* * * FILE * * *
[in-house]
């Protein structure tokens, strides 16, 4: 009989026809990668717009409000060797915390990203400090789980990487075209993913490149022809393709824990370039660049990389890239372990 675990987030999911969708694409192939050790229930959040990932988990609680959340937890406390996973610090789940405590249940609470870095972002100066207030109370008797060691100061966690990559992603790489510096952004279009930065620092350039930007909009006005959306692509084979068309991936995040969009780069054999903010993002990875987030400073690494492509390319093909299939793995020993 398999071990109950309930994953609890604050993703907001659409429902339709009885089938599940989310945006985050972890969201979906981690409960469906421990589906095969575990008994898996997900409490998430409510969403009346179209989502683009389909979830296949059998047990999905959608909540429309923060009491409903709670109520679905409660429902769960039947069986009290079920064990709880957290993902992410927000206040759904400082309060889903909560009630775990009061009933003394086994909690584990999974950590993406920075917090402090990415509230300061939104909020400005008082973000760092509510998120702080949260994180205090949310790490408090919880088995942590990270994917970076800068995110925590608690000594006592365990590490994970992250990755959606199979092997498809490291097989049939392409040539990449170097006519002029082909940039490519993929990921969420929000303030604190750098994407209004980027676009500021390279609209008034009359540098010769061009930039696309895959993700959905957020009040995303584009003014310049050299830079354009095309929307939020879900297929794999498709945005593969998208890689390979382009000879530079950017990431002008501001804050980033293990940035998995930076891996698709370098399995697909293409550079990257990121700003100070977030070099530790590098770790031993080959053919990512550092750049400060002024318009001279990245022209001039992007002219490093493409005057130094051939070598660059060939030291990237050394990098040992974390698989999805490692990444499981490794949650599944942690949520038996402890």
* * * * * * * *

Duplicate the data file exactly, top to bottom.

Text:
[in-house]
């Protein structure tokens, strides 16, 4: 009989026809990668717009409000060797915390990203400090789980990487075209993913490149022809393709824990370039660049990389890239372990 675990987030999911969708694409192939050790229930959040990932988990609680959340937890406390996973610090789940405590249940609470870095972002100066207030109370008797060691100061966690990559992603790489510096952004279009930065620092350039930007909009006005959306692509084979068309991936995040969009780069054999903010993002990875987030400073690494492509390319093909299939793995020993 398999071990109950309930994953609890604050993703907001659409429902339709009885089938599940989310945006985050972890969201979906981690409960469906421990589906095969575990008994898996997900409490998430409510969403009346179209989502683009389909979830296949059998047990999905959608909540429309923060009491409903709670109520679905409660429902769960039947069986009290079920064990709880957290993902992410927000206040759904400082309060889903909560009630775990009061009933003394086994909690584990999974950590993406920075917090402090990415509230300061939104909020400005008082973000760092509510998120702080949260994180205090949310790490408090919880088995942590990270994917970076800068995110925590608690000594006592365990590490994970992250990755959606199979092997498809490291097989049939392409040539990449170097006519002029082909940039490519993929990921969420929000303030604190750098994407209004980027676009500021390279609209008034009359540098010769061009930039696309895959993700959905957020009040995303584009003014310049050299830079354009095309929307939020879900297929794999498709945005593969998208890689390979382009000879530079950017990431002008501001804050980033293990940035998995930076891996698709370098399995697909293409550079990257990121700003100070977030070099530790590098770790031993080959053919990512550092750049400060002024318009001279990245022209001039992007002219490093493409005057130094051939070598660059060939030291990237050394990098040992974390698989999805490692990444499981490794949650599944942690949520038996402890």